***Most Memorable Moments *** (Slight Spoilers in this section)
The Person Hanging From The Ceiling
Within the first couple of rooms you enter, there is a body literally dangling from the ceiling. It is startling. Other than your character, this is the first person you really see. This scene is extremely memorable and interesting because of the way the body is displayed. You only see the person from the waist down; abnormally long legs hover slightly above the chair that was used to commit the act. It is a disturbing sight to see. If you place the main character next to the freakishly long legs, you get a preview of the size and scale of things to come.
The Starving Mechanic
To search for food
in a pile of small things
that no longer move
The starving mechanic in this game is heart-wrenching yet fascinating. At times your character will begin to moan and eventually just crumple over in pain from starvation. However, It isn’t the same as a survival-type game because you don’t have any control over your character’s hunger. It serves as more of a plot device. The starving mechanic sort of gives you insight into the lore and condition of the character and others on the ship.
Things I Would Like to See in Little Nightmares 2/Gripes
- Collectibles in the form of notes – I was disappointed that I wasn’t able to pick up notes and letters that were scattered across the floor. I want to learn more about this world. In the upcoming sequel, I hope there are notes that are able to be read. After doing a little research, the lore seems VERY intriguing. But I got none of that lore during my actual time with the game.
- None of my questions were really answered – None of the mysteries were ever really resolved. Who am I? Who is the strange woman? How did I get here? The base questions you have at the beginning of the game will go unfulfilled. But surprisingly, the game never suffers because of it. You’re never really confused. You accept the information the game has given you and make the best out of the situation with it. I realized very quickly that why everything is happening is not important. Well, it isn’t as much of a pressing issue as escaping to safety as soon as possible. It’s strange because my biggest gripe with the game is also its greatest strength.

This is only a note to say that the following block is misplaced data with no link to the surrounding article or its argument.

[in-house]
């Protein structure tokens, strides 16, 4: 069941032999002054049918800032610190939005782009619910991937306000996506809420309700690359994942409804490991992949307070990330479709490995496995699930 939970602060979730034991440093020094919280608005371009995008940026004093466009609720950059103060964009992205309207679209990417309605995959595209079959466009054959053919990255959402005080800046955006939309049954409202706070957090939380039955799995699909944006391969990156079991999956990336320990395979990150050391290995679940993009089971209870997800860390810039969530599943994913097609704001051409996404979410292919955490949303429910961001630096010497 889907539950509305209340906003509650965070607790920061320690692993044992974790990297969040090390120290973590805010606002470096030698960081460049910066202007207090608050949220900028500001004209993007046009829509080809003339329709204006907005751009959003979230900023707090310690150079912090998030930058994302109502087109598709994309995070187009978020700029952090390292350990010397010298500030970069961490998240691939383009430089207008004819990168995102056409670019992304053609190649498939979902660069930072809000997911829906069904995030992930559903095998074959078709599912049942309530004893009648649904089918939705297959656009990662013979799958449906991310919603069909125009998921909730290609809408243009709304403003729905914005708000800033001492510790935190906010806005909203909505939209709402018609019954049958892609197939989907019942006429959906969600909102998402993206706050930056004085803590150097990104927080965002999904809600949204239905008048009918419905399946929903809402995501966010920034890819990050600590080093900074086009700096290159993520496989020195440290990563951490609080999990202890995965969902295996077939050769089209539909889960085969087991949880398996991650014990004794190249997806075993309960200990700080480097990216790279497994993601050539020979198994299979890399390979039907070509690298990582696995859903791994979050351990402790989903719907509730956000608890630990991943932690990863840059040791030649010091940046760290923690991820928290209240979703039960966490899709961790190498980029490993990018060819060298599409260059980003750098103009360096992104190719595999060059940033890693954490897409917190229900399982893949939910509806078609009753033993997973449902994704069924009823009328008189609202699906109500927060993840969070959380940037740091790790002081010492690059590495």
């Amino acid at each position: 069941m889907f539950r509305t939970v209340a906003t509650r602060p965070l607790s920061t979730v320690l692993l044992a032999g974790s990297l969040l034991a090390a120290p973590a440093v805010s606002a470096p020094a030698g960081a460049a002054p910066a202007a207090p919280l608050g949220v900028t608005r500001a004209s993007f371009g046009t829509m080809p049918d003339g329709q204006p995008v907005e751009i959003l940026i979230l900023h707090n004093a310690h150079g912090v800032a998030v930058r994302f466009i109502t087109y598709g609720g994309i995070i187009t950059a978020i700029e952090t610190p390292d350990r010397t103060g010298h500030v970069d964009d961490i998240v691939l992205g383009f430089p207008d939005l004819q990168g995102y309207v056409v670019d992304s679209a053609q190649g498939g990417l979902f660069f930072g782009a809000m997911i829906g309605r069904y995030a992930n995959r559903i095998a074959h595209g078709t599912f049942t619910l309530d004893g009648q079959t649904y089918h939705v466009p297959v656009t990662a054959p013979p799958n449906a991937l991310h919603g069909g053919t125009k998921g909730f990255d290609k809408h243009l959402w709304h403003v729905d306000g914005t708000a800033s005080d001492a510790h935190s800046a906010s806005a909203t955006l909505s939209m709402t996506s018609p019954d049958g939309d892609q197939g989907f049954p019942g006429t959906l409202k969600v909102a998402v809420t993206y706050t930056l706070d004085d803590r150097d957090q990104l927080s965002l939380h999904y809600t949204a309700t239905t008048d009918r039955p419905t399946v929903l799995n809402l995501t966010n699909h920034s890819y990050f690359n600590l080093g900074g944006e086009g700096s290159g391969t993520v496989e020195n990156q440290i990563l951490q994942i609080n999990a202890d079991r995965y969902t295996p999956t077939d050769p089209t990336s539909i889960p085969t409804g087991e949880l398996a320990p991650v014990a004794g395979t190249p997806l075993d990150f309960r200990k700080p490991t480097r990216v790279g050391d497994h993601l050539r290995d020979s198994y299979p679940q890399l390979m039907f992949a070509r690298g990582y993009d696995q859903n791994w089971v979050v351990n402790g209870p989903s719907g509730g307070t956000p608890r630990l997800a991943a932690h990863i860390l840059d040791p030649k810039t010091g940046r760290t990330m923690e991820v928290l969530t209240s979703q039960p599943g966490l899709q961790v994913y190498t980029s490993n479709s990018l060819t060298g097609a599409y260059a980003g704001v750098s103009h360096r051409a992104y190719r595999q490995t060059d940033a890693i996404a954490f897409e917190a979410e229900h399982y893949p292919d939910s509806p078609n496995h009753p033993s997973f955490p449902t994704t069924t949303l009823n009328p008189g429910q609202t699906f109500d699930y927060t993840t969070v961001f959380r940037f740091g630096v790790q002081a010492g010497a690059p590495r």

I have been intrigued by Little Nightmares for quite some time. There are a lot of tough themes in this game: starvation, death, & captivity are only a few. These themes are tough on their own, but when a child is involved, it takes on even more meaning. I believe this game showcases mastery in storytelling without anyone speaking a single word. With such strong and traumatic themes, the game handles them with a level of gentleness and care that I truly appreciate. I think this is an experience that shouldn’t be passed up, and I can’t wait to see what Tarsier Studios has in store with Little Nightmares 2.
About the Author: Phil Purkett Jr.
Founder and Creator of Some Guy in Space. Second of his name. Real cool dude.